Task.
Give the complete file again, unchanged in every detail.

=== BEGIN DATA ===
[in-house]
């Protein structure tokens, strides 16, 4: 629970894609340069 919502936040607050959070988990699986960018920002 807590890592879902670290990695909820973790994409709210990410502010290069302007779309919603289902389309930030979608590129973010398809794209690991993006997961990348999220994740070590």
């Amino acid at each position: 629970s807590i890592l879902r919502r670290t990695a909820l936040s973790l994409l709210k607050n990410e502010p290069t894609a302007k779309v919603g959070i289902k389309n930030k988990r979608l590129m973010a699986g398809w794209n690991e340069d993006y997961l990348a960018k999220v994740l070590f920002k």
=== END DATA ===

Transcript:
[in-house]
């Protein structure tokens, strides 16, 4: 629970894609340069 919502936040607050959070988990699986960018920002 807590890592879902670290990695909820973790994409709210990410502010290069302007779309919603289902389309930030979608590129973010398809794209690991993006997961990348999220994740070590």
């Amino acid at each position: 629970s807590i890592l879902r919502r670290t990695a909820l936040s973790l994409l709210k607050n990410e502010p290069t894609a302007k779309v919603g959070i289902k389309n930030k988990r979608l590129m973010a699986g398809w794209n690991e340069d993006y997961l990348a960018k999220v994740l070590f920002k």